Benjamin loved Yerushalayim.
He truly did.
It wasn’t just the beauty of her walls as they reflected the light of the morning sun or the quiet tranquility of the Temple mount – a place of holiness and peace for him still. It was something deeper.
The ancient poetry of his people said it best:
Yahweh is great and supremely to be praised
in the city of our God,
the holy mountain, beautiful where it rises,
joy of the whole world;
Go through Zion, walk around her,
counting her towers, admiring her walls,
reviewing her palaces;
Then tell the next generation
that God is here,
our God and leader, forever and ever.
Benjamin had been aware of a yearning in his heart ever since he began to study the Torah at the feet of his grandfather, Gamaliel. He thought of the moisture in his grandfather’s eyes whenever he spoke about the holy city.
One day he began to read some of the forbidden manuscripts circulating among the followers of Yeshua of Nazaret. He tried asking subtle questions of his grandfather in order to confirm the stories but received only vague answers in return.
It was dangerous to even speak about these heretics so he had to be careful and indirect in his discussions with his grandfather. But, even so, it was not enough. Benjamin decided to seek the followers of Yeshua out.
It took a few days. He was the grandson of the Rabbi Gamaliel, after all. But Natan´el, one of the original disciples of Yeshua, firmly convinced the fellowship to allow this young man full of holy curiosity to be a part of them, an observer if that’s all he wanted. Even though it was dangerous.
There was something about Natan´el. He had been with the Rabbi Yeshua and Benjamin had a difficult time leaving his side. He wandered through the streets with him, feeding the poor, encouraging the faint hearted, discussing and arguing gently over the stories about Yeshua. Always itseemed to be about Yeshua.
Although these people were simple and had no great book learning, they had something that Benjamin wanted with all his heart. But what it was exactly, he couldn’t put his finger on.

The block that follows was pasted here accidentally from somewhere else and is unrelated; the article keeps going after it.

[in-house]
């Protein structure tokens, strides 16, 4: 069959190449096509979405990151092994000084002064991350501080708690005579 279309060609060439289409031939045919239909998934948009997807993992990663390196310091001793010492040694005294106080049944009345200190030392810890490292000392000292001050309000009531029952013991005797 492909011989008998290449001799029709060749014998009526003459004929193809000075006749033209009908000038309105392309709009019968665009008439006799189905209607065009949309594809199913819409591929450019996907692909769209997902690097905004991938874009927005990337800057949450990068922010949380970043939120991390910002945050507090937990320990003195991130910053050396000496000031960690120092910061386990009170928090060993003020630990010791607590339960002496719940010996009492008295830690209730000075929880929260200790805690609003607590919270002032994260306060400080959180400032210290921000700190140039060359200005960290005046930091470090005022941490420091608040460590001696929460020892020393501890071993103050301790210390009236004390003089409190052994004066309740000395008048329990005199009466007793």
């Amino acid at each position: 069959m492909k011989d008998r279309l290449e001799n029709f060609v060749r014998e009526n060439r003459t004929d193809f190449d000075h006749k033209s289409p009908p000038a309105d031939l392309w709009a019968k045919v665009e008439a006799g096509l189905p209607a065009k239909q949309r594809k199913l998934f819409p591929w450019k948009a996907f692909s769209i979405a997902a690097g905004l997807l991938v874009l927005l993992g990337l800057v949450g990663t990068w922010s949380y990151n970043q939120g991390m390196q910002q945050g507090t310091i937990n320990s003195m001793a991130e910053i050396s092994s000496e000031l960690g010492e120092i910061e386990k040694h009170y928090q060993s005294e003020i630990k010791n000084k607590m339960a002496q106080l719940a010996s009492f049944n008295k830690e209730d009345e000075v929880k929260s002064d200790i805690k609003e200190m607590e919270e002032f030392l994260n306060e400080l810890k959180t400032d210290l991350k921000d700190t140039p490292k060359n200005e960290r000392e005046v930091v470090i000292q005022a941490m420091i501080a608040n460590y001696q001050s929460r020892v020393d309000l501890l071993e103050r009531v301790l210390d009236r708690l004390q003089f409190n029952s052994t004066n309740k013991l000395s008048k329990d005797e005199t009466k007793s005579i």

One night, Natan´el finally told him the story of those last days, that final Passover, the shame and horror of the cross. It was all true. He wept. Yerushalayim had been visited by her God and had rejected Him.
Natan´el paused in the telling of his story, but finally he raised his head. “Benjamin, the story is not yet at an end. The best is yet to come, and your life will never be the same.”
“You will complete your mission in Yerushalayim and then you will be sent to another place to speak of the things you have heard this night.” Natan´el’s eyes looked off into a far distance as he spoke into existence Benjamin’s future.
“You must follow the Yerushalayim oracle through the dark and dangerous days ahead for that is your path –”
“The Yerushalayim oracle. . .?”
“– and at a time and in a moment not expected, you will enter the gates of the new Yerushalayim and all your yearning and sadness will be turned to joy.”
Benjamin sat upon the hard dirt floor. What is he talking about? What is this all about? Then he heard the rest of the story, of what happened after the cross and, before the night was through, Benjamin was a new creature, reborn and alive like he had never been before.
Shalamar and his brothers celebrated with great, but quiet, joy in the holy city, as Benjamin gladly entered the spiritual battle for the soul of his grandfather, Gamaliel.
He began to pray and cry out to God earnestly and he was heard in the throne room of the Almighty.
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The Temptations of the Cross by Bert A. Amsing
Copyright © 2012 by vanKregten Publishers. All rights reserved.
Footnotes and references included in original manuscript.